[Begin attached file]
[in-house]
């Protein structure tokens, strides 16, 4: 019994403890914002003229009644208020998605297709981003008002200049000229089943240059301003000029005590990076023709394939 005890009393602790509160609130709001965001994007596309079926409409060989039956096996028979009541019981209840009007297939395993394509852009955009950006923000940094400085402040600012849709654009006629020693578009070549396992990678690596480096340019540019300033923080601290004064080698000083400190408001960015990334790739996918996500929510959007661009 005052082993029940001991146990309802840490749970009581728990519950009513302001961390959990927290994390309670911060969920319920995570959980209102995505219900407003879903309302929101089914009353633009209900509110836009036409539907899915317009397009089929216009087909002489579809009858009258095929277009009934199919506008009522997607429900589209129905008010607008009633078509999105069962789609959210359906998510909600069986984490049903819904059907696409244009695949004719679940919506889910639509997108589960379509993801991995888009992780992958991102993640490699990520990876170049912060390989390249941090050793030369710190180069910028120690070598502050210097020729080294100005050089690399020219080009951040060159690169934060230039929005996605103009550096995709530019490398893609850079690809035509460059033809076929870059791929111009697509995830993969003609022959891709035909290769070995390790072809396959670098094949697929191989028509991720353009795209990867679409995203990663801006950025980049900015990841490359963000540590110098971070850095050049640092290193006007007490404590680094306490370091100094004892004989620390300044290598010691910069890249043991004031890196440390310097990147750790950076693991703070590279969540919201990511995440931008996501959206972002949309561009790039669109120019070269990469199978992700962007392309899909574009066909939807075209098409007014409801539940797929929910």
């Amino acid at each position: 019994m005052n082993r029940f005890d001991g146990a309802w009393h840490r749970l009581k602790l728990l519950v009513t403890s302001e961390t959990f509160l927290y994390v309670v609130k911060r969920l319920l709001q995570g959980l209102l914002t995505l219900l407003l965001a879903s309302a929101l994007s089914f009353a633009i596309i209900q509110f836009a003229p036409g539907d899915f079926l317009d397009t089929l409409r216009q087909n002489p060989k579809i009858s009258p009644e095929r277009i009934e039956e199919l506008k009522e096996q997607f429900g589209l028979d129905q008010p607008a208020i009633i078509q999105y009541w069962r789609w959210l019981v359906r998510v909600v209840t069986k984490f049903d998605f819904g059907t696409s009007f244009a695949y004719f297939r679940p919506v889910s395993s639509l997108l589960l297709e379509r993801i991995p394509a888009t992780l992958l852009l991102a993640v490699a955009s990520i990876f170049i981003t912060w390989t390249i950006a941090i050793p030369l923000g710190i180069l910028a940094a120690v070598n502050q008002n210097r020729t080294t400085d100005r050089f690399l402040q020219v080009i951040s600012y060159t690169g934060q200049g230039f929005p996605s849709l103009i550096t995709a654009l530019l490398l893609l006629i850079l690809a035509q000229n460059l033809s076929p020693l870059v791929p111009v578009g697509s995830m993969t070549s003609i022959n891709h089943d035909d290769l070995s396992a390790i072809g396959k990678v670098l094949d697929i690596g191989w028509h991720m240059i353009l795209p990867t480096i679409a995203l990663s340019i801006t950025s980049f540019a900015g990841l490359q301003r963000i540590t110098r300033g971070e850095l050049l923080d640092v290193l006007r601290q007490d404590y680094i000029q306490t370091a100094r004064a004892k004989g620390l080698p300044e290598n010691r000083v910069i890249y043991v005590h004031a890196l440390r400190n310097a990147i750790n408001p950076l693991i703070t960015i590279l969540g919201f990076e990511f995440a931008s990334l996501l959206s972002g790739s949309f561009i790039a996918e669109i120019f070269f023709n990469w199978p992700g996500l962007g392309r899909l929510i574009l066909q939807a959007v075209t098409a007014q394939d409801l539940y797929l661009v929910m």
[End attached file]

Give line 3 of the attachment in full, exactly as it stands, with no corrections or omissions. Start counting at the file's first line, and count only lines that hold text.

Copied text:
């Amino acid at each position: 019994m005052n082993r029940f005890d001991g146990a309802w009393h840490r749970l009581k602790l728990l519950v009513t403890s302001e961390t959990f509160l927290y994390v309670v609130k911060r969920l319920l709001q995570g959980l209102l914002t995505l219900l407003l965001a879903s309302a929101l994007s089914f009353a633009i596309i209900q509110f836009a003229p036409g539907d899915f079926l317009d397009t089929l409409r216009q087909n002489p060989k579809i009858s009258p009644e095929r277009i009934e039956e199919l506008k009522e096996q997607f429900g589209l028979d129905q008010p607008a208020i009633i078509q999105y009541w069962r789609w959210l019981v359906r998510v909600v209840t069986k984490f049903d998605f819904g059907t696409s009007f244009a695949y004719f297939r679940p919506v889910s395993s639509l997108l589960l297709e379509r993801i991995p394509a888009t992780l992958l852009l991102a993640v490699a955009s990520i990876f170049i981003t912060w390989t390249i950006a941090i050793p030369l923000g710190i180069l910028a940094a120690v070598n502050q008002n210097r020729t080294t400085d100005r050089f690399l402040q020219v080009i951040s600012y060159t690169g934060q200049g230039f929005p996605s849709l103009i550096t995709a654009l530019l490398l893609l006629i850079l690809a035509q000229n460059l033809s076929p020693l870059v791929p111009v578009g697509s995830m993969t070549s003609i022959n891709h089943d035909d290769l070995s396992a390790i072809g396959k990678v670098l094949d697929i690596g191989w028509h991720m240059i353009l795209p990867t480096i679409a995203l990663s340019i801006t950025s980049f540019a900015g990841l490359q301003r963000i540590t110098r300033g971070e850095l050049l923080d640092v290193l006007r601290q007490d404590y680094i000029q306490t370091a100094r004064a004892k004989g620390l080698p300044e290598n010691r000083v910069i890249y043991v005590h004031a890196l440390r400190n310097a990147i750790n408001p950076l693991i703070t960015i590279l969540g919201f990076e990511f995440a931008s990334l996501l959206s972002g790739s949309f561009i790039a996918e669109i120019f070269f023709n990469w199978p992700g996500l962007g392309r899909l929510i574009l066909q939807a959007v075209t098409a007014q394939d409801l539940y797929l661009v929910m």